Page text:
Sanders played well for the Skins, but didn't come close to earning his keep, and his side of the field was no longer off-limits. He was ineffective in his secondary role as a punt returner. After the season ended he made it clear he didn't want to play for Marty Schottenheimer, the new head coach, and that he wanted to make it in baseball.
Sanders retired from football in July 2001, and his baseball career ended, too, as he batted a meager .173 for the Reds in 32 games.
2. Neil O'Donnell (Jets, 1996)
O'Donnell seemed like a decent pickup when the Jets signed him to a five-year, $25 million deal in 1996. Under his guidance, the Steelers had made the playoffs four years in a row, and won the AFC title in 1995. But in his first Jets season he separated his shoulder, and started only six games; the Jets went 1-15. In 1997, Jets head coach Bill Parcells benched him in the middle of several games including dreadful mid-season performances against the Pats and the Bears and O'Donnell watched as his backup, the immortal Glenn Foley, turned those games around.
O'Donnell and Parcells never hit it off, and the Jets let O'Donnell go in June 1998.
1. Scott Mitchell (Lions, 1994)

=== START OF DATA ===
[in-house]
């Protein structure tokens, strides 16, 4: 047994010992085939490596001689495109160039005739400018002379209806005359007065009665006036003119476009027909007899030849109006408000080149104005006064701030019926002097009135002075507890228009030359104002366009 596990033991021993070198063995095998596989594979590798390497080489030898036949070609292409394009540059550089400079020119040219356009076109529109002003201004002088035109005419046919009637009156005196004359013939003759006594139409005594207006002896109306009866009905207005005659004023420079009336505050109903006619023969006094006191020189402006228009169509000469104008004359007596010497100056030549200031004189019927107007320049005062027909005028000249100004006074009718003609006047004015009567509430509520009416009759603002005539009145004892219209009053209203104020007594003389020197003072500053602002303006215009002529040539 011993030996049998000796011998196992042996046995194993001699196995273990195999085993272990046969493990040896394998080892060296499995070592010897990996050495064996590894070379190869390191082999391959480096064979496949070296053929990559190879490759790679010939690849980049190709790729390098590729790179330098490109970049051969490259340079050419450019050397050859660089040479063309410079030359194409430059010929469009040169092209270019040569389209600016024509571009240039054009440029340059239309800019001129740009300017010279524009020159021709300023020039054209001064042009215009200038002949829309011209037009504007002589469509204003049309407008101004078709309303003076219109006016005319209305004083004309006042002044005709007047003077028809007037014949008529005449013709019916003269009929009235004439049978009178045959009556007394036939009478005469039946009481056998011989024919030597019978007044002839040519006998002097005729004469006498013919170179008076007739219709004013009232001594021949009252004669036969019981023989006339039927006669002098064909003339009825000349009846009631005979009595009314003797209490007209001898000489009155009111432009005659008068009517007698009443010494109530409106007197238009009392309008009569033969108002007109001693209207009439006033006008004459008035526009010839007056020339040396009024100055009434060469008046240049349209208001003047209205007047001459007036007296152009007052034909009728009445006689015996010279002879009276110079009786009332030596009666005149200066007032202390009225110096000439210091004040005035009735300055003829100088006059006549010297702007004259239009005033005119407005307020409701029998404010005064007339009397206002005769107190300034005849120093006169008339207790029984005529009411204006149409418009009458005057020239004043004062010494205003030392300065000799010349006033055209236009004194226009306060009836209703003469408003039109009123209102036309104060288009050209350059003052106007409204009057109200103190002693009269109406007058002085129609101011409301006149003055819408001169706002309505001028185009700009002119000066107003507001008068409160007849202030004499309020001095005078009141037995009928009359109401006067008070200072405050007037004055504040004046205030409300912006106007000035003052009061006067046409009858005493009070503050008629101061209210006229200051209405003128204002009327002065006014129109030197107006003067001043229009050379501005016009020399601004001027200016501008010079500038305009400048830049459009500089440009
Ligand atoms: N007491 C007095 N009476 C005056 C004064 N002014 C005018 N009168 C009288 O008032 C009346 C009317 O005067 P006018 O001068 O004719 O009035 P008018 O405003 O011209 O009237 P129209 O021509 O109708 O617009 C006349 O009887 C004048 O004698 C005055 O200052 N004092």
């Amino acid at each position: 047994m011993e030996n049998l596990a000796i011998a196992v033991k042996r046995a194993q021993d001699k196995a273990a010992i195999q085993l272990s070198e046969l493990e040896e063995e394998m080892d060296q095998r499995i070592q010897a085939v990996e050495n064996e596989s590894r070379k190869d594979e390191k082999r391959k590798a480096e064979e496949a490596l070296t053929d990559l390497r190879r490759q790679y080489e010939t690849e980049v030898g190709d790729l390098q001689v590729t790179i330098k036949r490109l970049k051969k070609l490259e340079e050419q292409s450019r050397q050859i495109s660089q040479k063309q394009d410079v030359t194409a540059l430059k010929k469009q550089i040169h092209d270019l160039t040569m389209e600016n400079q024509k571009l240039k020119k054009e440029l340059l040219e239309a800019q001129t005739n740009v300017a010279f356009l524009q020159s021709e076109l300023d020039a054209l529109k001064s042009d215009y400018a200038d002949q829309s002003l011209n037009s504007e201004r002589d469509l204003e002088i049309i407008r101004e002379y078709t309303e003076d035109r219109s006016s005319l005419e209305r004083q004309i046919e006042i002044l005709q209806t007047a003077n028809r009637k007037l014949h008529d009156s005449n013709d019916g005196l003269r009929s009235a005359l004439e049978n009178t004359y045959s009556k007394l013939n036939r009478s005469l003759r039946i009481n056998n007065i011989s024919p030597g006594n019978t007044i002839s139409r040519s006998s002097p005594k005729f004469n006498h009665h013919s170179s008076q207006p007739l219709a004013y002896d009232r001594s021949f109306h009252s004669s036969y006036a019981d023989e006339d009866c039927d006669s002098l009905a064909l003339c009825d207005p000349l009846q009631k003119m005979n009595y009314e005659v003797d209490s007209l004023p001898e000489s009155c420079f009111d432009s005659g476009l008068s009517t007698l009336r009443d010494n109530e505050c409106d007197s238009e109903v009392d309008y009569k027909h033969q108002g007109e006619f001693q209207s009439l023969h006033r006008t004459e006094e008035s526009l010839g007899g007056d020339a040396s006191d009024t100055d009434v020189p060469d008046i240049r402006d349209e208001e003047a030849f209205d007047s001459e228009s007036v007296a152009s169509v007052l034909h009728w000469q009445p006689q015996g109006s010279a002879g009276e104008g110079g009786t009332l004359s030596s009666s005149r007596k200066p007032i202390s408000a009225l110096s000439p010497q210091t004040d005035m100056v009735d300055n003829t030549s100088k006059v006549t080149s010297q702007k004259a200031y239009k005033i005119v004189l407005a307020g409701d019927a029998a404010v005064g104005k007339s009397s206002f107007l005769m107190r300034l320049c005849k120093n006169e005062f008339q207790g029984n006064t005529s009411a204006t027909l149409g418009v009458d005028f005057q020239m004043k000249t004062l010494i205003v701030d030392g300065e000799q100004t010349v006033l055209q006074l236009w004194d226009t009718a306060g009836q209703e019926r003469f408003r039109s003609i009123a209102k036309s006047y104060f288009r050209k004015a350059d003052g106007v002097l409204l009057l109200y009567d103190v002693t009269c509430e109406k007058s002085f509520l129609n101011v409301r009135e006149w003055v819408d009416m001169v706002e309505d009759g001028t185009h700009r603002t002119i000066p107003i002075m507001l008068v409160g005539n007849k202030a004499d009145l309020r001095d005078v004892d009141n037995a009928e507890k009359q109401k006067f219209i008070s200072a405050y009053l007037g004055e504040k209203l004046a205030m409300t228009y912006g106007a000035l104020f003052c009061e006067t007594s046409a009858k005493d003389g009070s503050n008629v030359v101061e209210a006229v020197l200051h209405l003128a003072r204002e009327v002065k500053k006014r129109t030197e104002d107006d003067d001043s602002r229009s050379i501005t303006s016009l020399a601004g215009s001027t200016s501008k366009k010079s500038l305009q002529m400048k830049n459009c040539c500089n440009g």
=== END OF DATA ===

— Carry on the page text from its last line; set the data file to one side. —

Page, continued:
Mitchell was a hot property in the spring of 1994, courted by the Rams, Vikings, Saints and Lions. Everyone wanted the former Dolphins backup. The Lions lost by winning the sweepstakes, signing Mitchell to an $11 million, three-year deal. "I can't believe all these teams lining up to overpay a guy who's started seven games," one AFC scout told SI's Peter King at the time.
The scout knew of what he spoke. Mitchell was sub-mediocre from the get-go, ending the first half of the 1994 season as the 24th-ranked QB in the NFL. His four full seasons as a Lion were lousy, and in his fifth, he lost his starting job to Charlie Batch. Twice the Lions made the playoffs, and twice they bombed out in the first round thanks, in large part, to Mitchell's terrible performances. If Mitchell had been simply above average, the Lions' offense featuring Barry Sanders and wide receiver Herman Moore could have been hard to beat.
Footnote: Before Brian Billick became a genius, he was thrilled to pick up Mitchell for the Ravens in 1998. He played a grand total of two games in Baltimore, completing 24 of 56 passes with 1 TD and 4 INTs.
Also receiving votes:
Sean Gilbert, DE, Panthers, 1998
Bert Emanuel, WR, Buccaneers, 1998
Alvin Harper, WR, Buccaneers, 1995
Warren Sapp, Raiders, 2004
Kerry Collins, Raiders, 2004
Gabe Wilkins, DE, 49ers, 1998
Desmond Howard, WR/KR, Raiders, 1997
Yancey Thigpen, WR, Titans, 2000